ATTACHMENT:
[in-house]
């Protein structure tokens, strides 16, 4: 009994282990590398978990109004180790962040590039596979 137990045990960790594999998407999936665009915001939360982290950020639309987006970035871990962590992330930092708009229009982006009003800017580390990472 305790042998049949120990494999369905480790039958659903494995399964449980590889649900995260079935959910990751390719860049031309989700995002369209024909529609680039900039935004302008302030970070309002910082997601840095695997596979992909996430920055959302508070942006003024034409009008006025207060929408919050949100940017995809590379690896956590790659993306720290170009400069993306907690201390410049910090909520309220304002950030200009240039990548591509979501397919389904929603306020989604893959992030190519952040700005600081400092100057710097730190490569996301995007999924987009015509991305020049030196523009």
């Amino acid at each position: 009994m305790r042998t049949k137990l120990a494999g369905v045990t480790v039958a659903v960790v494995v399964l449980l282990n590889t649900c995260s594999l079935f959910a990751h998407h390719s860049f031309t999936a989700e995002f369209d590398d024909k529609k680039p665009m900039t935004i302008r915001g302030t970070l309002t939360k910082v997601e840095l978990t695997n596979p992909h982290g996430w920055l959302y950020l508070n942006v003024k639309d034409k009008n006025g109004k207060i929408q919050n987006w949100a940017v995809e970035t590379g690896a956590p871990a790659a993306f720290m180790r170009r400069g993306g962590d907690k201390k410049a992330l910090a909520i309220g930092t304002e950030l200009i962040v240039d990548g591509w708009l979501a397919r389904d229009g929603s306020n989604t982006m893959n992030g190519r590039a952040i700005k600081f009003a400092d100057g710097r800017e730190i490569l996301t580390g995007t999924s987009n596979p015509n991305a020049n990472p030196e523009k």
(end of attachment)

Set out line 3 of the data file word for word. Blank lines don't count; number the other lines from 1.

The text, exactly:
């Amino acid at each position: 009994m305790r042998t049949k137990l120990a494999g369905v045990t480790v039958a659903v960790v494995v399964l449980l282990n590889t649900c995260s594999l079935f959910a990751h998407h390719s860049f031309t999936a989700e995002f369209d590398d024909k529609k680039p665009m900039t935004i302008r915001g302030t970070l309002t939360k910082v997601e840095l978990t695997n596979p992909h982290g996430w920055l959302y950020l508070n942006v003024k639309d034409k009008n006025g109004k207060i929408q919050n987006w949100a940017v995809e970035t590379g690896a956590p871990a790659a993306f720290m180790r170009r400069g993306g962590d907690k201390k410049a992330l910090a909520i309220g930092t304002e950030l200009i962040v240039d990548g591509w708009l979501a397919r389904d229009g929603s306020n989604t982006m893959n992030g190519r590039a952040i700005k600081f009003a400092d100057g710097r800017e730190i490569l996301t580390g995007t999924s987009n596979p015509n991305a020049n990472p030196e523009k």